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Sex and StigmaStories of Everyday Life in Nevada's Legal Brothels$
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Sarah Jane Blithe, Anna Wiederhold Wolfe, and Breanna Mohr

Print publication date: 2019

Print ISBN-13: 9781479859290

Published to NYU Press Scholarship Online: September 2019

DOI: 10.18574/nyu/9781479859290.001.0001

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PRINTED FROM NYU Press SCHOLARSHIP ONLINE (www.nyu.universitypressscholarship.com). (c) Copyright University of NYU Press Press, 2021. All Rights Reserved. An individual user may print out a PDF of a single chapter of a monograph in NYSO for personal use.date: 31 July 2021

Selling Intimacy

Selling Intimacy

Emotional Experiences of Sex Work

Chapter:
(p.147) 7 Selling Intimacy
Source:
Sex and Stigma
Author(s):

Sarah Jane Blithe

Anna Wiederhold Wolfe

Breanna Mohr

Publisher:
NYU Press
DOI:10.18574/nyu/9781479859290.003.0008

In this chapter, the authors examine how practices of secrecy inform emotion management and support-seeking behaviors. The findings suggest that concealment practices serve protective functions, contributing to the construction of distinct occupational and social identity roles, avoidance of dirty work stigma, and protection of clients’ definition of the situation. However, the authors also find that dirty workers tend to occupy a tensional space between revelation and concealment, especially when managing difficult emotions related to hidden identity roles. The analysis suggests that resources available for managing emotions are inextricably linked to interactional role performances, and dirty workers may violate secrecy norms to attain levels of intimacy and social support contingent upon shared knowledge of salient social roles.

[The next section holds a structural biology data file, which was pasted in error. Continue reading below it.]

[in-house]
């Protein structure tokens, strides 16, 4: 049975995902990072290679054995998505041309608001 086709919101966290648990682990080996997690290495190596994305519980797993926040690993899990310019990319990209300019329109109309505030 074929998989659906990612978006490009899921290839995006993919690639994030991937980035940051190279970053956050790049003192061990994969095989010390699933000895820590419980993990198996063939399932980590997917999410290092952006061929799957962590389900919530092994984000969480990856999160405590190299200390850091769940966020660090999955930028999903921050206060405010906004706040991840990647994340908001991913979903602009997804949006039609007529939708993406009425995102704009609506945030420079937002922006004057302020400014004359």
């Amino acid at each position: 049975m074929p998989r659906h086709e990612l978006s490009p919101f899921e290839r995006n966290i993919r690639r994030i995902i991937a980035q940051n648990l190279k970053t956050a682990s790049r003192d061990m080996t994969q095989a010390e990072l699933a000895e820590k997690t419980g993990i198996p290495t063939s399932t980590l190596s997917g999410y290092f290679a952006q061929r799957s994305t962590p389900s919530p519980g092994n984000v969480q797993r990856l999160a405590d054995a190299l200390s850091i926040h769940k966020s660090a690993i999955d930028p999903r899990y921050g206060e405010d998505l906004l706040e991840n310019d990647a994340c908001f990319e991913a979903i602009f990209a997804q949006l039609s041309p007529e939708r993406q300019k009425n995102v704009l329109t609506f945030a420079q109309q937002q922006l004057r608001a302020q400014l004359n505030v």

Keywords:   Emotion, Secrecy, Stigma, qualitative methods, social support, Dirty Work

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